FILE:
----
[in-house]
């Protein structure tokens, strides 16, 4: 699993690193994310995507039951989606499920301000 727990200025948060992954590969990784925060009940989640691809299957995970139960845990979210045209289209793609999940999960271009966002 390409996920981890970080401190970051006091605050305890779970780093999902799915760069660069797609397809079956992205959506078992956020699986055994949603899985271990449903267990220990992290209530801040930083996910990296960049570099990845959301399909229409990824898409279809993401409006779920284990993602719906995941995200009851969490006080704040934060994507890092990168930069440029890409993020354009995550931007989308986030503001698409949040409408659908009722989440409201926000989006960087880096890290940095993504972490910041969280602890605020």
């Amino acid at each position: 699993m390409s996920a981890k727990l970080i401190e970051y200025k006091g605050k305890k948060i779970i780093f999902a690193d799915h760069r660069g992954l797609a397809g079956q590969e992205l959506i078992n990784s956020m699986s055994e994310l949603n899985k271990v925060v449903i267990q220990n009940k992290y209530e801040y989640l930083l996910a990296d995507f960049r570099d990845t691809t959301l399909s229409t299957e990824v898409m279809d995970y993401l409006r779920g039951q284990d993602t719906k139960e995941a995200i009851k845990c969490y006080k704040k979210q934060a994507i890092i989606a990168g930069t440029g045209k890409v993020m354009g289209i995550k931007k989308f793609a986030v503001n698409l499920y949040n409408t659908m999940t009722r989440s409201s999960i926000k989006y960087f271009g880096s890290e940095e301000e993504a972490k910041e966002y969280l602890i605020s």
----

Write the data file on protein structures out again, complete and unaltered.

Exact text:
[in-house]
């Protein structure tokens, strides 16, 4: 699993690193994310995507039951989606499920301000 727990200025948060992954590969990784925060009940989640691809299957995970139960845990979210045209289209793609999940999960271009966002 390409996920981890970080401190970051006091605050305890779970780093999902799915760069660069797609397809079956992205959506078992956020699986055994949603899985271990449903267990220990992290209530801040930083996910990296960049570099990845959301399909229409990824898409279809993401409006779920284990993602719906995941995200009851969490006080704040934060994507890092990168930069440029890409993020354009995550931007989308986030503001698409949040409408659908009722989440409201926000989006960087880096890290940095993504972490910041969280602890605020």
């Amino acid at each position: 699993m390409s996920a981890k727990l970080i401190e970051y200025k006091g605050k305890k948060i779970i780093f999902a690193d799915h760069r660069g992954l797609a397809g079956q590969e992205l959506i078992n990784s956020m699986s055994e994310l949603n899985k271990v925060v449903i267990q220990n009940k992290y209530e801040y989640l930083l996910a990296d995507f960049r570099d990845t691809t959301l399909s229409t299957e990824v898409m279809d995970y993401l409006r779920g039951q284990d993602t719906k139960e995941a995200i009851k845990c969490y006080k704040k979210q934060a994507i890092i989606a990168g930069t440029g045209k890409v993020m354009g289209i995550k931007k989308f793609a986030v503001n698409l499920y949040n409408t659908m999940t009722r989440s409201s999960i926000k989006y960087f271009g880096s890290e940095e301000e993504a972490k910041e966002y969280l602890i605020s």